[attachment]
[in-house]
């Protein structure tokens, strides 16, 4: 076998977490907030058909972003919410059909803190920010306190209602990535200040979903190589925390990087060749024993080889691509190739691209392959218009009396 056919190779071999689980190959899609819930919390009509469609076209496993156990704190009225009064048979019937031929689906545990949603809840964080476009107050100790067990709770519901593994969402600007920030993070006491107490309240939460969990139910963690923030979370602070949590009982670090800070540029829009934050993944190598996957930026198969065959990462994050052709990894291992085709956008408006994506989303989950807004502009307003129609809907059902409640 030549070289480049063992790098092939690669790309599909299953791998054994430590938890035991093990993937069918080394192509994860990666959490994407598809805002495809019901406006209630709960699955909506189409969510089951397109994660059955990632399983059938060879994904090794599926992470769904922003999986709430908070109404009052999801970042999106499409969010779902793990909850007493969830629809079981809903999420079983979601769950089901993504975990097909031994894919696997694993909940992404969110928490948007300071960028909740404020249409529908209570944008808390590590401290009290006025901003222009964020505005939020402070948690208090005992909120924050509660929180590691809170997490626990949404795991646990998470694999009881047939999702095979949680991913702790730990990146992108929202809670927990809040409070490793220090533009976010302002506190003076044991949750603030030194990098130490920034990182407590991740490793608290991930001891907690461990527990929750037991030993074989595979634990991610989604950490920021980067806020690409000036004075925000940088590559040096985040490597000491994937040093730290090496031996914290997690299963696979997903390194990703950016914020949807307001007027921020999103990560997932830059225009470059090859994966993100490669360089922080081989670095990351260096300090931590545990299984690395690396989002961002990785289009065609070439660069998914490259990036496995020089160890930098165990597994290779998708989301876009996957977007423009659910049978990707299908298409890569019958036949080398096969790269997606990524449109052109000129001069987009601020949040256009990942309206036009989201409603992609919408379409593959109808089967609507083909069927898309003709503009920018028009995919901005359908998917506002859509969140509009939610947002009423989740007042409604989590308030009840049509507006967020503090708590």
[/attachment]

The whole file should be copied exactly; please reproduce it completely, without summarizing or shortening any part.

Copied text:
[in-house]
């Protein structure tokens, strides 16, 4: 076998977490907030058909972003919410059909803190920010306190209602990535200040979903190589925390990087060749024993080889691509190739691209392959218009009396 056919190779071999689980190959899609819930919390009509469609076209496993156990704190009225009064048979019937031929689906545990949603809840964080476009107050100790067990709770519901593994969402600007920030993070006491107490309240939460969990139910963690923030979370602070949590009982670090800070540029829009934050993944190598996957930026198969065959990462994050052709990894291992085709956008408006994506989303989950807004502009307003129609809907059902409640 030549070289480049063992790098092939690669790309599909299953791998054994430590938890035991093990993937069918080394192509994860990666959490994407598809805002495809019901406006209630709960699955909506189409969510089951397109994660059955990632399983059938060879994904090794599926992470769904922003999986709430908070109404009052999801970042999106499409969010779902793990909850007493969830629809079981809903999420079983979601769950089901993504975990097909031994894919696997694993909940992404969110928490948007300071960028909740404020249409529908209570944008808390590590401290009290006025901003222009964020505005939020402070948690208090005992909120924050509660929180590691809170997490626990949404795991646990998470694999009881047939999702095979949680991913702790730990990146992108929202809670927990809040409070490793220090533009976010302002506190003076044991949750603030030194990098130490920034990182407590991740490793608290991930001891907690461990527990929750037991030993074989595979634990991610989604950490920021980067806020690409000036004075925000940088590559040096985040490597000491994937040093730290090496031996914290997690299963696979997903390194990703950016914020949807307001007027921020999103990560997932830059225009470059090859994966993100490669360089922080081989670095990351260096300090931590545990299984690395690396989002961002990785289009065609070439660069998914490259990036496995020089160890930098165990597994290779998708989301876009996957977007423009659910049978990707299908298409890569019958036949080398096969790269997606990524449109052109000129001069987009601020949040256009990942309206036009989201409603992609919408379409593959109808089967609507083909069927898309003709503009920018028009995919901005359908998917506002859509969140509009939610947002009423989740007042409604989590308030009840049509507006967020503090708590």